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Eur J Protistol. 2017 Apr;58:94-102. doi: 10.1016/j.ejop.2016.12.003. Epub 2016 Dec 23.

N6-methyladenine DNA modification in the unicellular eukaryotic organism Tetrahymena thermophila.

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Institute of Evolution & Marine Biodiversity, Ocean University of China, Qingdao 266003, China.
Department of Life Sciences, Natural History Museum, Cromwell Road, London SW7 5BD, UK.
Institute of Evolution & Marine Biodiversity, Ocean University of China, Qingdao 266003, China; Laboratory for Marine Biology and Biotechnology, Qingdao National Laboratory for Marine Science and Technology, Qingdao 266003, China. Electronic address:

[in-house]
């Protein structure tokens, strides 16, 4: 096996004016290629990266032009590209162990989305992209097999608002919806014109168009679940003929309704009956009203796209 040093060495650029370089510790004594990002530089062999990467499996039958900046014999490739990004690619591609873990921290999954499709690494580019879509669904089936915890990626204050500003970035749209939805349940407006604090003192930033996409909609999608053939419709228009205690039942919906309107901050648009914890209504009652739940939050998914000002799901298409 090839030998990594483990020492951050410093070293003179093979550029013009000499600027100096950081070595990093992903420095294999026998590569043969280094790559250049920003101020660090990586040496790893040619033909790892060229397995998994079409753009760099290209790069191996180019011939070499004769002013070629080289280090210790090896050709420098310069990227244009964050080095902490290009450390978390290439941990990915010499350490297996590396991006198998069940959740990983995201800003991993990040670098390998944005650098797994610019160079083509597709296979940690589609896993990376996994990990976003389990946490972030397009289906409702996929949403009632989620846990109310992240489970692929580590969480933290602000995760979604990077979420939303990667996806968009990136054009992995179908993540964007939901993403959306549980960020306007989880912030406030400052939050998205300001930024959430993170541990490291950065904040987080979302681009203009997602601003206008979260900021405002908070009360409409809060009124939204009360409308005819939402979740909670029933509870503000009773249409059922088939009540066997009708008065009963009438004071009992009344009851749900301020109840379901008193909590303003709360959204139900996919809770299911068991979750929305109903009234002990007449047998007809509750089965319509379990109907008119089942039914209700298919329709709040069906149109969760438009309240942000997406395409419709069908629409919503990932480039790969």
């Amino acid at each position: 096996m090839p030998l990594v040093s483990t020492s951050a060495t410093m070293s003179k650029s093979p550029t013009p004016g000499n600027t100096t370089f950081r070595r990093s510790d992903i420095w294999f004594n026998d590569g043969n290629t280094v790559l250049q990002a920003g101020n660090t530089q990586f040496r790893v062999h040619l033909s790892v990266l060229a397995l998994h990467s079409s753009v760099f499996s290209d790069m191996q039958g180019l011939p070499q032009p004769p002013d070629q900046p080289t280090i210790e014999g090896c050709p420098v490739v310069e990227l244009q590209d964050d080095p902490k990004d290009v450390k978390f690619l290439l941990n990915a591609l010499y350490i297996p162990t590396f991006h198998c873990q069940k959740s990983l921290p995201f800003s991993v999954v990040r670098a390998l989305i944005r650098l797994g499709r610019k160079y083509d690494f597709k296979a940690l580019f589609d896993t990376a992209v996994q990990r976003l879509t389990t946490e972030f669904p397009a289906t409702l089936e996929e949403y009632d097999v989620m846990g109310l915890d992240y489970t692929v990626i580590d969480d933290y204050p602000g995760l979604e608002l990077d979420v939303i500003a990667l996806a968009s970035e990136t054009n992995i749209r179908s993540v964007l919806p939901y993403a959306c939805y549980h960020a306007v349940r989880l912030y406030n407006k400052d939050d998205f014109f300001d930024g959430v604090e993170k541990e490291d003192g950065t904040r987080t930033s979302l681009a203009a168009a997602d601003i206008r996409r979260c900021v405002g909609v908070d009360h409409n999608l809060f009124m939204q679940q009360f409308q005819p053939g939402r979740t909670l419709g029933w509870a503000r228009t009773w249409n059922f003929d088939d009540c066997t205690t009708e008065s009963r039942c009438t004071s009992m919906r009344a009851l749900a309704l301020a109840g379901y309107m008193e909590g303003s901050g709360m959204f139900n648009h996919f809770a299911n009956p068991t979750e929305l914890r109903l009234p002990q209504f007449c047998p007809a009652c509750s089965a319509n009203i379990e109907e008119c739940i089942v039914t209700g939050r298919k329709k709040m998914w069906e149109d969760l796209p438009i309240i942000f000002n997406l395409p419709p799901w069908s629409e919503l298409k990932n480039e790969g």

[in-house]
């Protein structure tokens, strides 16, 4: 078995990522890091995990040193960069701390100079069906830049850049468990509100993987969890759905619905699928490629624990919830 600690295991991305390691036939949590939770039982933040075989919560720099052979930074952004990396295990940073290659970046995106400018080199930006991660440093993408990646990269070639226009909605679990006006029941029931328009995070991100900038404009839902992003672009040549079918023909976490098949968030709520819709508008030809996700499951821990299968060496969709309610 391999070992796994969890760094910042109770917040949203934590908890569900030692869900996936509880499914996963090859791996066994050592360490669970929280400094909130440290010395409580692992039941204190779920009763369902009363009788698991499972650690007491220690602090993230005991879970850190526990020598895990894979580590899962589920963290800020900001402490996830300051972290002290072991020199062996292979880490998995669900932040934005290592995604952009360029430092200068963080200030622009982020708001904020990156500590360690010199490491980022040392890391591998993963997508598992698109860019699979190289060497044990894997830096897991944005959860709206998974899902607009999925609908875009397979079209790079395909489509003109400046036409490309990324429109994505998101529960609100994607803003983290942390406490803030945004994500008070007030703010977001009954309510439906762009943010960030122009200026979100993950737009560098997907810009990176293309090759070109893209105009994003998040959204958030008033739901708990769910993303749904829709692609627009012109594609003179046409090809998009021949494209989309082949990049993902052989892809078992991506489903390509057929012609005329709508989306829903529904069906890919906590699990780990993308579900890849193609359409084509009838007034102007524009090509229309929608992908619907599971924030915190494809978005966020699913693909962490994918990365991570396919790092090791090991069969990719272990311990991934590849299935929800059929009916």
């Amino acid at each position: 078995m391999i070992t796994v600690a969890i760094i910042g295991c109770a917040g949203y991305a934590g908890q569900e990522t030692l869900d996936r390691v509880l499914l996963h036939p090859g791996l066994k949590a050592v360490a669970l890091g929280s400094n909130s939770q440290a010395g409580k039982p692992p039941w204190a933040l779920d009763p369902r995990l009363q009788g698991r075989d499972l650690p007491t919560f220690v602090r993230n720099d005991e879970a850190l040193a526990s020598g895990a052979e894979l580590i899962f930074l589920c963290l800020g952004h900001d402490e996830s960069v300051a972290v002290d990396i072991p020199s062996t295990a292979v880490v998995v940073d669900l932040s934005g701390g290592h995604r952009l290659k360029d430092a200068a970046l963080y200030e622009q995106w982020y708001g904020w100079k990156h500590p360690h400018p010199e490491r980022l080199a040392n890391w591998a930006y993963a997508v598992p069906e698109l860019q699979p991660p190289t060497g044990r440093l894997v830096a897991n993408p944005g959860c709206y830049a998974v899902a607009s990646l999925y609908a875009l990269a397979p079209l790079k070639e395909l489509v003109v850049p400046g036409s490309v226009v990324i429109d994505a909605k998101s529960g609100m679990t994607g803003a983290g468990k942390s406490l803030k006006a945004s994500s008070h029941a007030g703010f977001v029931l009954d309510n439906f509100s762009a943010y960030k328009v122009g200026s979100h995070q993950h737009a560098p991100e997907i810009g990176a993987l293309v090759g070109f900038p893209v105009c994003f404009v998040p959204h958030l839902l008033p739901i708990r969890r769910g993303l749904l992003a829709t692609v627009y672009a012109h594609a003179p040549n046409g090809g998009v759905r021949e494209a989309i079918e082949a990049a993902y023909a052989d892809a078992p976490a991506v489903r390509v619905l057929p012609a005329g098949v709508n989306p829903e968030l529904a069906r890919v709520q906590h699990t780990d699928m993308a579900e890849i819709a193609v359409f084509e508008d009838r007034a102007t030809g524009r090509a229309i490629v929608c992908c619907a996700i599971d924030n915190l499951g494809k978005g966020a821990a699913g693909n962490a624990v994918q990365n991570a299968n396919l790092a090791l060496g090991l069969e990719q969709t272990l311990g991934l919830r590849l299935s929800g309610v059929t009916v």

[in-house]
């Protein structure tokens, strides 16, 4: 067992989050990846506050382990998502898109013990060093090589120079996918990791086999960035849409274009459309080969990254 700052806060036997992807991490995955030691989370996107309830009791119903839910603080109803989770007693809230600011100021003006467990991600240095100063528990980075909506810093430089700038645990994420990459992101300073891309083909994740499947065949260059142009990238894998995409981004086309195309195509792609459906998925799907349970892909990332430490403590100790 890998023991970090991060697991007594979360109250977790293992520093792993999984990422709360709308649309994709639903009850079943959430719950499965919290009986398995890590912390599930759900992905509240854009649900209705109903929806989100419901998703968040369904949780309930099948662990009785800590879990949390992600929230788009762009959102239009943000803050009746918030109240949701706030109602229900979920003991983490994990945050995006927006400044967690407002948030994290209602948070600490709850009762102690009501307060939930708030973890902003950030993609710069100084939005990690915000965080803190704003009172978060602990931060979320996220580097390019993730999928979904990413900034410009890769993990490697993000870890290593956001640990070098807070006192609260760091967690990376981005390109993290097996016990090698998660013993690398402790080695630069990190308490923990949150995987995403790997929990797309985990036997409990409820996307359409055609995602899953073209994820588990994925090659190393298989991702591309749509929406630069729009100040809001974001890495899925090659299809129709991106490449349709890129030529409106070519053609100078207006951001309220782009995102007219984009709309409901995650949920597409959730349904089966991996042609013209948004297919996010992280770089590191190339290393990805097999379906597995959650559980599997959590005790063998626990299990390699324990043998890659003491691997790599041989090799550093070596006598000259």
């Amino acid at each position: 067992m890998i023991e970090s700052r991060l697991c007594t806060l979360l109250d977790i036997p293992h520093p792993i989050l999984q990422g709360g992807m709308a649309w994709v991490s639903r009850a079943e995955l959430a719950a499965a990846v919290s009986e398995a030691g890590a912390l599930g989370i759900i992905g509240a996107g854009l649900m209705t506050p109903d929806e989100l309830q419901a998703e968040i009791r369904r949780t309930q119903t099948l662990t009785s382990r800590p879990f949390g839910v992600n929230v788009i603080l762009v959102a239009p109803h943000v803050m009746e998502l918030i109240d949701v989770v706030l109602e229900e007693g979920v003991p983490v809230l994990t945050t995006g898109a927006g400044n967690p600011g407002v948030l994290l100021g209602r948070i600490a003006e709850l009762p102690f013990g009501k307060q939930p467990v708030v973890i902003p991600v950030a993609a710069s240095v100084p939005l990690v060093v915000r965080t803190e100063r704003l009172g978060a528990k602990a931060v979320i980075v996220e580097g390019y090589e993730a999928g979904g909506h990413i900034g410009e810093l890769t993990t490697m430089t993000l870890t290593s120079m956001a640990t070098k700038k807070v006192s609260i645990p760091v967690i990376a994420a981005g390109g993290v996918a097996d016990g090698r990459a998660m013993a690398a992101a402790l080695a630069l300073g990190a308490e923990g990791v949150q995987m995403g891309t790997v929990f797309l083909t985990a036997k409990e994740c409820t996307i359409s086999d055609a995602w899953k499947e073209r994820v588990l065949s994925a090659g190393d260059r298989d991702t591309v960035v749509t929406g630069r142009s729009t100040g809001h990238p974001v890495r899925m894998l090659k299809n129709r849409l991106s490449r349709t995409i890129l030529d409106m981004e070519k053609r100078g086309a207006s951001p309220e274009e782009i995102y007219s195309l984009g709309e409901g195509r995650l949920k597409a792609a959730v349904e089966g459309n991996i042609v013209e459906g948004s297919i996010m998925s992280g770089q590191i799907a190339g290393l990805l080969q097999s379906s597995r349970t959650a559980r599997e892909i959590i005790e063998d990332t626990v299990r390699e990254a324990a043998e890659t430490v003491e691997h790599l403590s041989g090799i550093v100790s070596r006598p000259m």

N6-methyladenine DNA (6mA) modification exists in both prokaryotes and eukaryotes in which it plays a crucial role in regulating numerous biological processes. In prokaryotes, 6mA is a marker to distinguish self from foreign DNA. Its role in eukaryotes, however, remains elusive. Ciliates were among the first eukaryotes reported to contain 6mA. In the model organism T. thermophila, cellular localization and features of 6mA have been extensively studied, especially in ribosomal DNA (rDNA) molecules. Here, we summarize the features and potential functions of 6mA in Tetrahymena thermophila and other ciliates, and the major findings and contributions of the Tetrahymena model in studies of 6mA methylation. We also discuss other questions in order to improve understanding of the function and evolution of 6mA in eukaryotes.


Ciliate; Methylation; N(6)-methyladenine; Tetrahymena thermophila

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